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Listening to the #MeToo special on @TheCurrentCBC and I have some QUESTIONS about Neil Boyd's analysis on the "well, aren't we conflating some bad behaviour things with sexual assault?" (Aziz Ansari was the example used).
The problem isn't that people don't know how to distinguish between different kinds of behaviours across the wide spectrum of what we might call sexual misconduct. The problem is that the mechanisms we have to deal with violence themselves do a poor job of addressing nuance.
We want people to make use of the criminal justice system because we consider it the "correct" way to address sexual violence, but then the same people get mad about the fact that the broadest category in the Canadian Criminal Code includes both groping and rape, for instance.
We have almost no proper social or economic infrastructure to deal with sexual assault outside of the carceral system, so when "please stop that" fails, or HR refuses to do anything, it's not bizarre that people might report what some consider "lesser" incidents to the police.
And it's not like the criminal justice system is going to be able to provide the nuance that critics are asking for. The range of options are actually pretty limited: acquittal, peace bonds, probation, time served, a short sentence, a long sentence.
The range of transformative or restorative justice programs are limited, and many require that you go through the criminal justice system first, which I imagine doesn't do a whole lot to make people who use violence feel less angry or resentful.
I think that many folks would like a RANGE of options to deal with the RANGE of acts of sexual violence, but the precious criminal justice system that critics stan so hard for is actually part of the problem that they're railing against.
There are plenty of people who are concerned about how the carceral system (and the way its language/procedures have bled out beyond its borders) "criminalizes" seemingly "less bad" things, but they don't provide support for grassroots work that tries to imagine otherwise.
And this also goes back to what I was talking about last week, which is the problems of doing this work within a system where your options for giving people consequences is limited, especially in terms of employment. "But I lost my job!" Okay but what else...could we do...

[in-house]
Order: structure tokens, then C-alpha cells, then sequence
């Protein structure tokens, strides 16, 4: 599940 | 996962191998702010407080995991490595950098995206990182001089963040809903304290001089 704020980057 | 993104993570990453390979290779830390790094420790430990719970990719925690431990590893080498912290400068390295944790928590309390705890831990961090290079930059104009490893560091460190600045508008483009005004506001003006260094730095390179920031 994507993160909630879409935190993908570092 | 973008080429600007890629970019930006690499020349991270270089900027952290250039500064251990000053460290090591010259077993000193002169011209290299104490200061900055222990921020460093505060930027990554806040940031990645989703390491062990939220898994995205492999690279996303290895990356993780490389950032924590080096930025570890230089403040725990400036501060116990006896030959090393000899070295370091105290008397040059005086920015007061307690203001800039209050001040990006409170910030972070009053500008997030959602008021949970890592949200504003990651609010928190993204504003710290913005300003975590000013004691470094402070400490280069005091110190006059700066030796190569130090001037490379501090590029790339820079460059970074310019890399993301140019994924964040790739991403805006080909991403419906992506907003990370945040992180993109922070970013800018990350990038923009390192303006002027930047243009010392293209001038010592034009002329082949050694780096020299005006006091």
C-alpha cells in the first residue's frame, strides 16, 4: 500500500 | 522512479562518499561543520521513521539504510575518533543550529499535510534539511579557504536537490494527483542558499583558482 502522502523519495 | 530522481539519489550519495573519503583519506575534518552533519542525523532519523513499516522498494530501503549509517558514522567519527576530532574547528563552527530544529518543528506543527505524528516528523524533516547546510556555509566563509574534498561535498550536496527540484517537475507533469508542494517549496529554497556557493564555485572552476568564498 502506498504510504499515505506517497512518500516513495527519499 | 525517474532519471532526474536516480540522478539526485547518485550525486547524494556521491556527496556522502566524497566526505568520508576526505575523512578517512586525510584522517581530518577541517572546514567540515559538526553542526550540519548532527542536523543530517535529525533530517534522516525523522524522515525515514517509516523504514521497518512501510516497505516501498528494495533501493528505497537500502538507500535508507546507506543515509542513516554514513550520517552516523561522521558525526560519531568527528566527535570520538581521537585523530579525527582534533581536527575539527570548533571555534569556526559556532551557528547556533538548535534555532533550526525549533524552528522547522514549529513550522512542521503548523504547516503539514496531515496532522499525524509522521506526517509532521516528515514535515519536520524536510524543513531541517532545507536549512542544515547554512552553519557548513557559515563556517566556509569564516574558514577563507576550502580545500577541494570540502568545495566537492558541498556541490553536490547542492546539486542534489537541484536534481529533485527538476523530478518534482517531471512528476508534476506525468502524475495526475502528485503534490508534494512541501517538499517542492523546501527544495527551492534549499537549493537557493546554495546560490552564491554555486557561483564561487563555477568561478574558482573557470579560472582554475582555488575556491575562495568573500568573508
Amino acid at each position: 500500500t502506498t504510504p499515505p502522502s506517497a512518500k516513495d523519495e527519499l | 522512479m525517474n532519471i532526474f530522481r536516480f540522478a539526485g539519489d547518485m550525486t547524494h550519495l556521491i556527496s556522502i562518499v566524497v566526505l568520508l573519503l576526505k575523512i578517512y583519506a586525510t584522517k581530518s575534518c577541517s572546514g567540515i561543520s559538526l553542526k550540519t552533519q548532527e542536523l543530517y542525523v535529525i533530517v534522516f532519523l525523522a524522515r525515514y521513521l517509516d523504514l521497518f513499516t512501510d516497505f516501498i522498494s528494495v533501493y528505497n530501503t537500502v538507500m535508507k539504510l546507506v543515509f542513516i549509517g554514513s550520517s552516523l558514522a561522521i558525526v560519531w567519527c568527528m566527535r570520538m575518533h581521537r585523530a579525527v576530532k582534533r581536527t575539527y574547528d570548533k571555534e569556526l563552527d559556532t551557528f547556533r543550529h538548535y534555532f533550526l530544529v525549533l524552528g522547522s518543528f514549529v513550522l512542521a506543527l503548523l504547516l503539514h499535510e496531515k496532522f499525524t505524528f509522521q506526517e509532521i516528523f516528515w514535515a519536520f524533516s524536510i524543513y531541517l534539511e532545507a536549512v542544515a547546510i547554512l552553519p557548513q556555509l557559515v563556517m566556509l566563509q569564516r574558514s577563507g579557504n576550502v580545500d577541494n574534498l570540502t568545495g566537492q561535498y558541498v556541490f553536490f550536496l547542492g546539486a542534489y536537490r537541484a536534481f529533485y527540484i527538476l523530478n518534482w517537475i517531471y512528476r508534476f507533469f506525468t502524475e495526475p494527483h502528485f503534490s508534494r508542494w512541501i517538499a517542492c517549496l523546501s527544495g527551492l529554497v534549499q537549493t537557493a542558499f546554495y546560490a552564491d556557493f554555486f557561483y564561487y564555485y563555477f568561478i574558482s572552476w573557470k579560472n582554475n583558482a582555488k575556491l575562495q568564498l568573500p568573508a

It would be easy for people who have used violence to appropriate these arguments to deflect consequences or criticism, though. I could imagine the Jians and the Bretts of this world saying "capitalism is bad, we can't address violence by placing people in economic precarity."
And as I said, sometimes their arguments do try to mirror what is essentially a radical, anti-carceral, anti-capitalist re-imagining of how we deal with violence. It FAILS, of course. But if there's anything I can glean from them, it's that we still need better options.
Ultimately, my primary concern is for better options for survivors. OF COURSE. But if we provide better options for survivors (i.e. non-carceral options) then we also provide better options for perpetrators (whether they are "repentant" or not).
I'm just sad (wrapping this thread up before class starts!) that I have to listen to an expert on the nation's flagship morning show be so...I don't know, predictably unimaginative? (and Anne Kingston pointed out that yeah, people know the difference between different actions.)
If people have such a problem/concern with "groping" being in the same category as "rape" (within some legal systems, I mean), then I don't know what to say except for maybe y'all wanna get on board with the work that survivors/activists (esp. BIPOC) have been doing. ¯\_(ツ)_/¯
On a break and thinking through how we do this work. I think some of the discussion feels like Step 1 = figure out which things meet the level of sexual assault as defined by the legal system; then proceed to Step 2 = figure out an alternative to the legal system.
I guess what I mean (messy thinking about to start here) is that I wonder if we're trying to expand the general social frame to accept more types of sexual assault AS sexual assault (and acknowledge the harm they incur) or are we trying to change the frame, or both?
Because I think it requires changing the frame. It's not just about "which specific actions/body parts constitutes assault/violence," it's about "who is able to be harmed, by whom, and why?" which is a larger ethical and political question.
And so when Neil Boyd uses the Ansari example to say "well this is not sexual assault," I wonder, are we missing the point? Is the point to re-craft a binary of "violence" and "not-violence," which is usually framed through a very specific legal language?
I feel like many are focusing only on acts between bodies (which body parts did or experienced what) rather than the social, political, and economic relations that shape how bodies interact. Who is allowed to/considered to have a body? And so on and so forth.
Without getting into the rich philosophical history of "the body" and "the subject" (esp. as thought through by BIPOC writers and activists and humans, rather than the dead white dudes whose names I never remember), I think the real question is:
who is the "me" in #MeToo?
This takes me back to Boyd saying that what Ansari did isn't sexual assault, and a general fear of the messiness we need to enter into if we expand the language we use (and the relationships we have) to include violences we cannot yet or will not yet name as "violences."
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